The Worst Thing You Can Do When Your Heart is Broken

by Greg Baker  

You either are hurt or will have your heart broken eventually. This is the price of love. Yet when it happens to you the absolute worst thing you can do is wall yourself off from people.

Here’s the thing; it will always be a person or a group of people that hurt you. This is unavoidable. Our natural reaction is to isolate ourselves from people because we fear having our hearts broken again. This is a mistake of huge proportions.

Here are some common fears when your heart has been broken:

* You fear what others think of you.
* You are embarrassed over how or why you were hurt.
* You fear that people will look down on you.
* You fear that no one will understand.
* You fear that people will think it is really your fault.
* You fear that you’ll just be hurt again.
* You fear rejection.
* You fear people asking you about your pain.
* You fear being the butt of gossip or jokes.
* You fear the stigma of your pain.

Because of these fears, you do the worst thing possible. You wall yourself off from everyone around you. You see, though it will always be people that break your heart, it will always be people that will help you to heal too. You need others. You need your family, your friends, your church, and your neighbors.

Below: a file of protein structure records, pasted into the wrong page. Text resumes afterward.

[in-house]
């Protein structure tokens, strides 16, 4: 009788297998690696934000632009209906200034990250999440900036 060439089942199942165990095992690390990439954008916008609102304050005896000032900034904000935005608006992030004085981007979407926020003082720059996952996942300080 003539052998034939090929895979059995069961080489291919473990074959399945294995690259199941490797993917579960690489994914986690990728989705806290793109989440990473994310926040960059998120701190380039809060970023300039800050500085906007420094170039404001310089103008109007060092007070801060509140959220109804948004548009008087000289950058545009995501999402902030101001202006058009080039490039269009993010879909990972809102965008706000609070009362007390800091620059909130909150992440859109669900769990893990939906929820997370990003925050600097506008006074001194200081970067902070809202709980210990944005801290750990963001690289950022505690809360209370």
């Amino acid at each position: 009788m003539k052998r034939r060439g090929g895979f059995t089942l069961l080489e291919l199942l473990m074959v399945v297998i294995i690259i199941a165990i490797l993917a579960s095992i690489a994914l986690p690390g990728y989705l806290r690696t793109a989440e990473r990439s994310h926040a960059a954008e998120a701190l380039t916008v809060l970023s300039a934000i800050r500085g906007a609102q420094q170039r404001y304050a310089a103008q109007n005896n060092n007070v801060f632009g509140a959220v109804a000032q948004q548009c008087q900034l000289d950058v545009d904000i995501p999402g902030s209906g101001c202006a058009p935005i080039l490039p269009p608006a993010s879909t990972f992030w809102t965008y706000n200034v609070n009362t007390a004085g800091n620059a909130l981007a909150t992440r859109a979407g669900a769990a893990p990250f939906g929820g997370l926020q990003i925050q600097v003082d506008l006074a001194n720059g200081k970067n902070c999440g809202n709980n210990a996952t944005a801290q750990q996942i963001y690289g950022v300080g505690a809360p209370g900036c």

I pastor many people who have had their hearts broken. They all, at first, just want to wall themselves off from everyone around them. This is bad. The Bible says that perfect love casts out fear. I think you’ll be surprised at how the people that love you will rally around you. You need people who will insulate you, and allow their love to heal your broken heart.

In the Bible there is a story of Judas Iscariot. This man betrayed Jesus and his friends for a few coins. He never intended anyone to get hurt, I believe. But when he saw that they were going to crucify Jesus, he tried to undo his betrayal. He tried to fix his mistake. But the Jewish council refused him. He had no one now. His betrayal of Jesus had isolated him from those that cared about him, and no one else in authority would hear him. Alone, isolated, and with a heavy heart he went out and committed suicide.

If you isolate yourself from everyone, you will feel as Judas did. You’ll feel completely alone, completely isolated, completely abandoned, and rejected. It won’t be true, but having isolated yourself from everyone you’ll find these feeling taking over your thinking and dominating your emotions. These feelings, on top of your broken heart, are very, very dangerous.

Don’t isolate yourself. Find a friend, a loved one, a pastor, a counselor, or a neighbor that cares and let them help you heal your broken heart.

More at:

Or for books on communication and social skills in relationships! Specifically, our books ‘Fitly Spoken’ and ‘Restoring a Fallen Christian’.

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